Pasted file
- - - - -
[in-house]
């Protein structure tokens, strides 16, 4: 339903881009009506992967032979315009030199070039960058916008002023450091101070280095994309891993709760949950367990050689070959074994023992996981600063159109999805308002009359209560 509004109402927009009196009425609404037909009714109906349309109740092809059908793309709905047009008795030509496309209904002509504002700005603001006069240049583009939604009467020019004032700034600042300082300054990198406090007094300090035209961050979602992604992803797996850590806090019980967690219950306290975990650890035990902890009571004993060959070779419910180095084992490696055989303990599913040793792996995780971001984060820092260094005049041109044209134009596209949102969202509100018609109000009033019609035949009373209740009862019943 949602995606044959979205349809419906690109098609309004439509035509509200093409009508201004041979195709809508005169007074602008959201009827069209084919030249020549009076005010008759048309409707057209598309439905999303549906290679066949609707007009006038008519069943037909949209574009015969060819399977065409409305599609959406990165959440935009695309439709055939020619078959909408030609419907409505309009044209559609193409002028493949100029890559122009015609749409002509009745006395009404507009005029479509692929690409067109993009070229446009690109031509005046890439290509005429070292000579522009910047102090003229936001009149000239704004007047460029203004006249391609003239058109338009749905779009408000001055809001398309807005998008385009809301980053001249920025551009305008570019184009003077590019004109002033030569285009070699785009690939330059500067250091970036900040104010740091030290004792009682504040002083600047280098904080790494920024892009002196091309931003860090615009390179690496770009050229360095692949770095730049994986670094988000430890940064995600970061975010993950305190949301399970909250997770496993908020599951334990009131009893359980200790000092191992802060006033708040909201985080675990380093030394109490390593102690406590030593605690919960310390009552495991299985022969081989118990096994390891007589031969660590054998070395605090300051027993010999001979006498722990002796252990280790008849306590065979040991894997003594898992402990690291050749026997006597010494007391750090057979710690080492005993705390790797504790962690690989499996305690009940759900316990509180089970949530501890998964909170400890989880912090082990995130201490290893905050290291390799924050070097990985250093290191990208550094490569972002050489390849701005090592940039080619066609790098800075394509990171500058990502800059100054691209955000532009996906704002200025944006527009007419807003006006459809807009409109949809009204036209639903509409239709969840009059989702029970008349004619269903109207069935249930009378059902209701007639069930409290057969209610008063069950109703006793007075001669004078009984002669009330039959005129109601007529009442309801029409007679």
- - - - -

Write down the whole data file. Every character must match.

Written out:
[in-house]
């Protein structure tokens, strides 16, 4: 339903881009009506992967032979315009030199070039960058916008002023450091101070280095994309891993709760949950367990050689070959074994023992996981600063159109999805308002009359209560 509004109402927009009196009425609404037909009714109906349309109740092809059908793309709905047009008795030509496309209904002509504002700005603001006069240049583009939604009467020019004032700034600042300082300054990198406090007094300090035209961050979602992604992803797996850590806090019980967690219950306290975990650890035990902890009571004993060959070779419910180095084992490696055989303990599913040793792996995780971001984060820092260094005049041109044209134009596209949102969202509100018609109000009033019609035949009373209740009862019943 949602995606044959979205349809419906690109098609309004439509035509509200093409009508201004041979195709809508005169007074602008959201009827069209084919030249020549009076005010008759048309409707057209598309439905999303549906290679066949609707007009006038008519069943037909949209574009015969060819399977065409409305599609959406990165959440935009695309439709055939020619078959909408030609419907409505309009044209559609193409002028493949100029890559122009015609749409002509009745006395009404507009005029479509692929690409067109993009070229446009690109031509005046890439290509005429070292000579522009910047102090003229936001009149000239704004007047460029203004006249391609003239058109338009749905779009408000001055809001398309807005998008385009809301980053001249920025551009305008570019184009003077590019004109002033030569285009070699785009690939330059500067250091970036900040104010740091030290004792009682504040002083600047280098904080790494920024892009002196091309931003860090615009390179690496770009050229360095692949770095730049994986670094988000430890940064995600970061975010993950305190949301399970909250997770496993908020599951334990009131009893359980200790000092191992802060006033708040909201985080675990380093030394109490390593102690406590030593605690919960310390009552495991299985022969081989118990096994390891007589031969660590054998070395605090300051027993010999001979006498722990002796252990280790008849306590065979040991894997003594898992402990690291050749026997006597010494007391750090057979710690080492005993705390790797504790962690690989499996305690009940759900316990509180089970949530501890998964909170400890989880912090082990995130201490290893905050290291390799924050070097990985250093290191990208550094490569972002050489390849701005090592940039080619066609790098800075394509990171500058990502800059100054691209955000532009996906704002200025944006527009007419807003006006459809807009409109949809009204036209639903509409239709969840009059989702029970008349004619269903109207069935249930009378059902209701007639069930409290057969209610008063069950109703006793007075001669004078009984002669009330039959005129109601007529009442309801029409007679």